R&R for the turn coordinator might be 1 hour- UNLESS it's connected to your PC system- in which case 2-4 hours might be reasonable. 

5 hours to replace your flap line is about right, probably 3-5 hours depending on which line.  If it's the supply line, then you have to remove part of the interior, which is a bitch.  If it's the pressure line, then you have to bleed the system- which, if you've read any of the threads around here, is a bitch.

Bottom Line-  if you're happy with the shop and how you're treated, I don't think you got screwed.  If the work was shoddy or they're a bunch of dicks, maybe go someplace else.

BUT: if they're the shop that lets you come and help on the annual, and gives you a break on the price, PAY THE MONEY and resolve to do more helping next year, and thank your lucky stars you found a shop that lets you help.

Well thought out response, thank you. I am happy with them in general. Sometimes, I feel like some hours are tacked on, but their base price for the annual is $1200 which is on the lower side. They do let you help on the annual, but they only give you a price break if you tell them ahead of time that you want the annual to be hourly labor vs their fixed cost. Could also be higher if your "help" turns out to be more of a hinderance (which in my case sometimes it may be).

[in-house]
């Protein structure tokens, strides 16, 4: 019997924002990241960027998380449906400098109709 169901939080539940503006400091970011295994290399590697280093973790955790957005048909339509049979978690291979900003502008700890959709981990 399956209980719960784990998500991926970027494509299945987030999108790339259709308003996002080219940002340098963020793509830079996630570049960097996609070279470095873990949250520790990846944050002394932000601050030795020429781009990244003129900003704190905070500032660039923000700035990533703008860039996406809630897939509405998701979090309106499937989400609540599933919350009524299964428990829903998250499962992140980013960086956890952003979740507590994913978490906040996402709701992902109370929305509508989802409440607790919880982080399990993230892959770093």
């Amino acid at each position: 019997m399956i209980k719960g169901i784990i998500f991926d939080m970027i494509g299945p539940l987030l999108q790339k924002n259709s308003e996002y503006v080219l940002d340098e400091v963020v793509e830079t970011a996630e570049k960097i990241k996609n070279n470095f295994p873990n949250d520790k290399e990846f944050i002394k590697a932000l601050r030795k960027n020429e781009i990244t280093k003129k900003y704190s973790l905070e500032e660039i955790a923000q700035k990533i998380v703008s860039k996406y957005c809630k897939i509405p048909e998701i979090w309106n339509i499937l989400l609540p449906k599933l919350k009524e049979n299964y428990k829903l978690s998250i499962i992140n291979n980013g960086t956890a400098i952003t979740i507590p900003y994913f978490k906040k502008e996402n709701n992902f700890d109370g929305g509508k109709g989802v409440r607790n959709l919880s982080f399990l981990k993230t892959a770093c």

They are pretty laid back and happy to let you do things/assist if you wish, not the most communicative, but they seem like solid people who have been in the business for a while. They often times help me out and work with me when something breaks and I have a trip coming up and are kind enough to let me get in their hangar and help troubleshoot, etc. With their estimate, annual + labor would come out to be about $2600, not counting the $900 I'll be spending to overhaul the turn coordinator and some of the misc parts. About the same as last year, but I'm the sort of guy who fixes stuff as it comes up and don't typically defer much to annual.

Edited by AlexLev
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I really believe the numbers on the bill are trivial to the task of finding a shop that does quality work, in a timely manner, and that you trust. Once you find a great shop, you'll never even think about the numbers on the bill. 

 

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To be honest, though I took exception to one item on the bill I tend to value the effort of the shops.  My life depends on them.  Yeah, perhaps I could do some of this stuff for myself, but I'm paid way, way more than them so I don't begrudge them their fees.

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Overall it doesn't seem like it is out of line especially if you trust and like the shop.  Some items appear appear to be what would have been covered in the inspection phase of the Annual anyway.  I'd pay it, smile and march on if you didn't do much or anything for this annual.

With 8 onwer assisted annuals behind me I still spend about 24 to 30 hours just opening up the plane for the annual cleaning, lubing and reassembling everything and that doesn't include any other work needed.  Many small things that need to be fixed I identify and begin fixing for the IA by the time he arrives.  He does his inspection we discuss the additional items that need to be addressed and either I do them or we work together to get them done.

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At least they give you the quotes before they do the work. Many shops just do the work without discussing it first. An MSC did this to me, I haven’t gone back.